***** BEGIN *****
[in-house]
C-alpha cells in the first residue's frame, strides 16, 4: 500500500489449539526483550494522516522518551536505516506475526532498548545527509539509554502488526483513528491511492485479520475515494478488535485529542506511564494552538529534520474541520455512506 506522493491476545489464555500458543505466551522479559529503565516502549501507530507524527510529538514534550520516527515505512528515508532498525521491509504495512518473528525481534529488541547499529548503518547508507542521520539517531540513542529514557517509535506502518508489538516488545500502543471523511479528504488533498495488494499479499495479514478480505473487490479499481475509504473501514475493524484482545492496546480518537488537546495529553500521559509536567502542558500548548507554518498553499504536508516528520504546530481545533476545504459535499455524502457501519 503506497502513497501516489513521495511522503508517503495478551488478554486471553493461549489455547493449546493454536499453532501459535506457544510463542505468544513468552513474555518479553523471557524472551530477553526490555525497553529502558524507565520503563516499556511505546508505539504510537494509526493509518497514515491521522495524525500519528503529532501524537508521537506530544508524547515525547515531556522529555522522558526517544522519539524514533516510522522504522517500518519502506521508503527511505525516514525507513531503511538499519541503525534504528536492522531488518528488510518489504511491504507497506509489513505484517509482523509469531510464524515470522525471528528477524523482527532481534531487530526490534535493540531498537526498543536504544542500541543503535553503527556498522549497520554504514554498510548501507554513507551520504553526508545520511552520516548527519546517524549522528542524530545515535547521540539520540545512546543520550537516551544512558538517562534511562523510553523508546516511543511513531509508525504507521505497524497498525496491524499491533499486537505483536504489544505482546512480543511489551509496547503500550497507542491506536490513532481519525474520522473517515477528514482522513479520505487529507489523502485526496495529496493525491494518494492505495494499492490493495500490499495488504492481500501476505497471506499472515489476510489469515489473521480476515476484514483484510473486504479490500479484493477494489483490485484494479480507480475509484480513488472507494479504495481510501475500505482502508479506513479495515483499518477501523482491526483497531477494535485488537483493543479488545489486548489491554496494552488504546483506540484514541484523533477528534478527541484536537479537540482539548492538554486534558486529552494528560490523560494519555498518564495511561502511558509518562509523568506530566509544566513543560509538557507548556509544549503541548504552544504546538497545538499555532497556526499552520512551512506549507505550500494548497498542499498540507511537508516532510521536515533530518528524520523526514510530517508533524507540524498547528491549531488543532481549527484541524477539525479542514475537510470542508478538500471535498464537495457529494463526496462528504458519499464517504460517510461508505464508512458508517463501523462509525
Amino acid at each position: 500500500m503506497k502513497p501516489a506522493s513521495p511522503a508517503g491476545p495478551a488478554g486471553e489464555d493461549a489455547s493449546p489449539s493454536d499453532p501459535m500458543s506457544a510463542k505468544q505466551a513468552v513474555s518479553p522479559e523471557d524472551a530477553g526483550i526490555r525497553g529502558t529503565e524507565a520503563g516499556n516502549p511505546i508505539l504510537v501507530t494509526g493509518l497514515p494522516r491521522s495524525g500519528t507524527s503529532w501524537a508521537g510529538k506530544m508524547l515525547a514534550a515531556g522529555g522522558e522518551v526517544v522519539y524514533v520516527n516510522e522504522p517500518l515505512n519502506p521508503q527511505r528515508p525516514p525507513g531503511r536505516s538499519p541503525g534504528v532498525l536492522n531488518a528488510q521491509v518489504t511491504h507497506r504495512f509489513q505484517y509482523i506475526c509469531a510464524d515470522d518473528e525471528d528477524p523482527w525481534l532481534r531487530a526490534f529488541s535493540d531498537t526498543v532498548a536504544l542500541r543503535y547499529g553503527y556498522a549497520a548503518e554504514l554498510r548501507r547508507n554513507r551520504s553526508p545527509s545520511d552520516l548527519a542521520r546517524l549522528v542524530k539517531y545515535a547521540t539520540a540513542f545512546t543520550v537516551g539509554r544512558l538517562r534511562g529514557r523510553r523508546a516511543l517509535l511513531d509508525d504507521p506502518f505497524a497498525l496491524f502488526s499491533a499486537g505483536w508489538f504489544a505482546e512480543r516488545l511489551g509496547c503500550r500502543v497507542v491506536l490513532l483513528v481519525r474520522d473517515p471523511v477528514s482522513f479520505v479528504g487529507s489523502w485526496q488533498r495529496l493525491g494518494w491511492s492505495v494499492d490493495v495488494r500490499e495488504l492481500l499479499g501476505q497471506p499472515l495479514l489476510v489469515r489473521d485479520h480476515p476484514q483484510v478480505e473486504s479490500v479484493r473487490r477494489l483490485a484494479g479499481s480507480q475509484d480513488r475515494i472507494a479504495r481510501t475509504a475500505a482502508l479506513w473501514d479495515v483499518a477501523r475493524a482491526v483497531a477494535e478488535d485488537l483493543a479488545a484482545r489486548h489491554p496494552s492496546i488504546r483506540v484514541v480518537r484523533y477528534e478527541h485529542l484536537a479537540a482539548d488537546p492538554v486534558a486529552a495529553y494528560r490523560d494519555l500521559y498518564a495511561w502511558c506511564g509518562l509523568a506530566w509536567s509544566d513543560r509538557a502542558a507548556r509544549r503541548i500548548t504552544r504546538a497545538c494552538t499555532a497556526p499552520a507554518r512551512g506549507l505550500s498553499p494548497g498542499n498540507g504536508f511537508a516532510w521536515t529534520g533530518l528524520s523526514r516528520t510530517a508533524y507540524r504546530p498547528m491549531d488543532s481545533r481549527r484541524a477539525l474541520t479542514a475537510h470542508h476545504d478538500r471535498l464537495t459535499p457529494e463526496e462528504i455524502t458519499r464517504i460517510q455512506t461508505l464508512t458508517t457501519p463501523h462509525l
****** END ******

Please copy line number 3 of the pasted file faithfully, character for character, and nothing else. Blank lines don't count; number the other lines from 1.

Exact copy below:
Amino acid at each position: 500500500m503506497k502513497p501516489a506522493s513521495p511522503a508517503g491476545p495478551a488478554g486471553e489464555d493461549a489455547s493449546p489449539s493454536d499453532p501459535m500458543s506457544a510463542k505468544q505466551a513468552v513474555s518479553p522479559e523471557d524472551a530477553g526483550i526490555r525497553g529502558t529503565e524507565a520503563g516499556n516502549p511505546i508505539l504510537v501507530t494509526g493509518l497514515p494522516r491521522s495524525g500519528t507524527s503529532w501524537a508521537g510529538k506530544m508524547l515525547a514534550a515531556g522529555g522522558e522518551v526517544v522519539y524514533v520516527n516510522e522504522p517500518l515505512n519502506p521508503q527511505r528515508p525516514p525507513g531503511r536505516s538499519p541503525g534504528v532498525l536492522n531488518a528488510q521491509v518489504t511491504h507497506r504495512f509489513q505484517y509482523i506475526c509469531a510464524d515470522d518473528e525471528d528477524p523482527w525481534l532481534r531487530a526490534f529488541s535493540d531498537t526498543v532498548a536504544l542500541r543503535y547499529g553503527y556498522a549497520a548503518e554504514l554498510r548501507r547508507n554513507r551520504s553526508p545527509s545520511d552520516l548527519a542521520r546517524l549522528v542524530k539517531y545515535a547521540t539520540a540513542f545512546t543520550v537516551g539509554r544512558l538517562r534511562g529514557r523510553r523508546a516511543l517509535l511513531d509508525d504507521p506502518f505497524a497498525l496491524f502488526s499491533a499486537g505483536w508489538f504489544a505482546e512480543r516488545l511489551g509496547c503500550r500502543v497507542v491506536l490513532l483513528v481519525r474520522d473517515p471523511v477528514s482522513f479520505v479528504g487529507s489523502w485526496q488533498r495529496l493525491g494518494w491511492s492505495v494499492d490493495v495488494r500490499e495488504l492481500l499479499g501476505q497471506p499472515l495479514l489476510v489469515r489473521d485479520h480476515p476484514q483484510v478480505e473486504s479490500v479484493r473487490r477494489l483490485a484494479g479499481s480507480q475509484d480513488r475515494i472507494a479504495r481510501t475509504a475500505a482502508l479506513w473501514d479495515v483499518a477501523r475493524a482491526v483497531a477494535e478488535d485488537l483493543a479488545a484482545r489486548h489491554p496494552s492496546i488504546r483506540v484514541v480518537r484523533y477528534e478527541h485529542l484536537a479537540a482539548d488537546p492538554v486534558a486529552a495529553y494528560r490523560d494519555l500521559y498518564a495511561w502511558c506511564g509518562l509523568a506530566w509536567s509544566d513543560r509538557a502542558a507548556r509544549r503541548i500548548t504552544r504546538a497545538c494552538t499555532a497556526p499552520a507554518r512551512g506549507l505550500s498553499p494548497g498542499n498540507g504536508f511537508a516532510w521536515t529534520g533530518l528524520s523526514r516528520t510530517a508533524y507540524r504546530p498547528m491549531d488543532s481545533r481549527r484541524a477539525l474541520t479542514a475537510h470542508h476545504d478538500r471535498l464537495t459535499p457529494e463526496e462528504i455524502t458519499r464517504i460517510q455512506t461508505l464508512t458508517t457501519p463501523h462509525l